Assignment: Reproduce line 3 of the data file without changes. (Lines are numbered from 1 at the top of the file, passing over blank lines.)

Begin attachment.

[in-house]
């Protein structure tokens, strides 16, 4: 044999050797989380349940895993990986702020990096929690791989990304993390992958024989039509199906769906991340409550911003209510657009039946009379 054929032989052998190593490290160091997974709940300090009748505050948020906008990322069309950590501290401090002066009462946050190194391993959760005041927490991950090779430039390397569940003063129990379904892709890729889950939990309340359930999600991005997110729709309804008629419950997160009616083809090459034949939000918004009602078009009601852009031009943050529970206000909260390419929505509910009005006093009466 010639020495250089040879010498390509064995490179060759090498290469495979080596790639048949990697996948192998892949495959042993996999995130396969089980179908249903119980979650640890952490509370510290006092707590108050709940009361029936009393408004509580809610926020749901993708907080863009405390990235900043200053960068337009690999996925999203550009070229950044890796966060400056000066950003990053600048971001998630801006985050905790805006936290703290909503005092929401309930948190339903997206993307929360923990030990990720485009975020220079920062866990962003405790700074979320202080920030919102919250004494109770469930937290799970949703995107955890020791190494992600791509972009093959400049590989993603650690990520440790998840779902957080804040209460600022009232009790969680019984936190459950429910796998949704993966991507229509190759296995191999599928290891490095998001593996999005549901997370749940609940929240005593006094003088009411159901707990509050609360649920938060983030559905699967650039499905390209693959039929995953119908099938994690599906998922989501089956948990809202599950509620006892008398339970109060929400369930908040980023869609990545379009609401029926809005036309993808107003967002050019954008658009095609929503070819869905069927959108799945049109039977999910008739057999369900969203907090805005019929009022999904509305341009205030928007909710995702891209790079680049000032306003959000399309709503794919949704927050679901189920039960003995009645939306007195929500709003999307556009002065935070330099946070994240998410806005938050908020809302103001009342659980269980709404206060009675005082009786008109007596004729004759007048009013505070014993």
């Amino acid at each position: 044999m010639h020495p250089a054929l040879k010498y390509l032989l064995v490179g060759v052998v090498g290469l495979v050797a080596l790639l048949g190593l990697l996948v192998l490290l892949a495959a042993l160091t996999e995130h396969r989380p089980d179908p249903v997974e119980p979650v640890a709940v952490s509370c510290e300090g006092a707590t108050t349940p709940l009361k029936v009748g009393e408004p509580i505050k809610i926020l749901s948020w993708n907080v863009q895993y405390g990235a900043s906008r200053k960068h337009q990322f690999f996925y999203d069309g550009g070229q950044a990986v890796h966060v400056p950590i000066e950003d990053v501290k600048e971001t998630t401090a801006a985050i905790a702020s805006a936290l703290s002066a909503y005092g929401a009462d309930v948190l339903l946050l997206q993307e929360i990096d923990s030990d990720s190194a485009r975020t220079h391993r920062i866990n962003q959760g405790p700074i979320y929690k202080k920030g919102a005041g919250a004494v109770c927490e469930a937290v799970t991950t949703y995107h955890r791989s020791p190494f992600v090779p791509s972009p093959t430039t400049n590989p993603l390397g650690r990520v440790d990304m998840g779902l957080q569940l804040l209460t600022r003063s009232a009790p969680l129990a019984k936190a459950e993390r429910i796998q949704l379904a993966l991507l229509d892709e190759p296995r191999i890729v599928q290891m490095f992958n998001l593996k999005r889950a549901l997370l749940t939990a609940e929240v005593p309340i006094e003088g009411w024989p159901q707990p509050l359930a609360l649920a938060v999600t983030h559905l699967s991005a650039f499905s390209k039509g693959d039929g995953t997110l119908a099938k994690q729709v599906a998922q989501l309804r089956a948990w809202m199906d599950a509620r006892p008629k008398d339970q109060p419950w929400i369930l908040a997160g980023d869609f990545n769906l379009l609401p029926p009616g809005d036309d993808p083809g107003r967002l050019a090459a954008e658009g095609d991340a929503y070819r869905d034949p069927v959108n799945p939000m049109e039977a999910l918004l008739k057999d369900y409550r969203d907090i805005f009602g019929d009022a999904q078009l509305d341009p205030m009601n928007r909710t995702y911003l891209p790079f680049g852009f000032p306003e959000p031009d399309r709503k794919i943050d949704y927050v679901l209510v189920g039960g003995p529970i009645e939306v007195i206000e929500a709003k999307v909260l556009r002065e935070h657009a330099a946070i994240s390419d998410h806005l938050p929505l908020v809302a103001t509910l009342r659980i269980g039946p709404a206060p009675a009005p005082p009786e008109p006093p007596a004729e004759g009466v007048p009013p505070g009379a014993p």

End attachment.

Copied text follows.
């Amino acid at each position: 044999m010639h020495p250089a054929l040879k010498y390509l032989l064995v490179g060759v052998v090498g290469l495979v050797a080596l790639l048949g190593l990697l996948v192998l490290l892949a495959a042993l160091t996999e995130h396969r989380p089980d179908p249903v997974e119980p979650v640890a709940v952490s509370c510290e300090g006092a707590t108050t349940p709940l009361k029936v009748g009393e408004p509580i505050k809610i926020l749901s948020w993708n907080v863009q895993y405390g990235a900043s906008r200053k960068h337009q990322f690999f996925y999203d069309g550009g070229q950044a990986v890796h966060v400056p950590i000066e950003d990053v501290k600048e971001t998630t401090a801006a985050i905790a702020s805006a936290l703290s002066a909503y005092g929401a009462d309930v948190l339903l946050l997206q993307e929360i990096d923990s030990d990720s190194a485009r975020t220079h391993r920062i866990n962003q959760g405790p700074i979320y929690k202080k920030g919102a005041g919250a004494v109770c927490e469930a937290v799970t991950t949703y995107h955890r791989s020791p190494f992600v090779p791509s972009p093959t430039t400049n590989p993603l390397g650690r990520v440790d990304m998840g779902l957080q569940l804040l209460t600022r003063s009232a009790p969680l129990a019984k936190a459950e993390r429910i796998q949704l379904a993966l991507l229509d892709e190759p296995r191999i890729v599928q290891m490095f992958n998001l593996k999005r889950a549901l997370l749940t939990a609940e929240v005593p309340i006094e003088g009411w024989p159901q707990p509050l359930a609360l649920a938060v999600t983030h559905l699967s991005a650039f499905s390209k039509g693959d039929g995953t997110l119908a099938k994690q729709v599906a998922q989501l309804r089956a948990w809202m199906d599950a509620r006892p008629k008398d339970q109060p419950w929400i369930l908040a997160g980023d869609f990545n769906l379009l609401p029926p009616g809005d036309d993808p083809g107003r967002l050019a090459a954008e658009g095609d991340a929503y070819r869905d034949p069927v959108n799945p939000m049109e039977a999910l918004l008739k057999d369900y409550r969203d907090i805005f009602g019929d009022a999904q078009l509305d341009p205030m009601n928007r909710t995702y911003l891209p790079f680049g852009f000032p306003e959000p031009d399309r709503k794919i943050d949704y927050v679901l209510v189920g039960g003995p529970i009645e939306v007195i206000e929500a709003k999307v909260l556009r002065e935070h657009a330099a946070i994240s390419d998410h806005l938050p929505l908020v809302a103001t509910l009342r659980i269980g039946p709404a206060p009675a009005p005082p009786e008109p006093p007596a004729e004759g009466v007048p009013p505070g009379a014993p």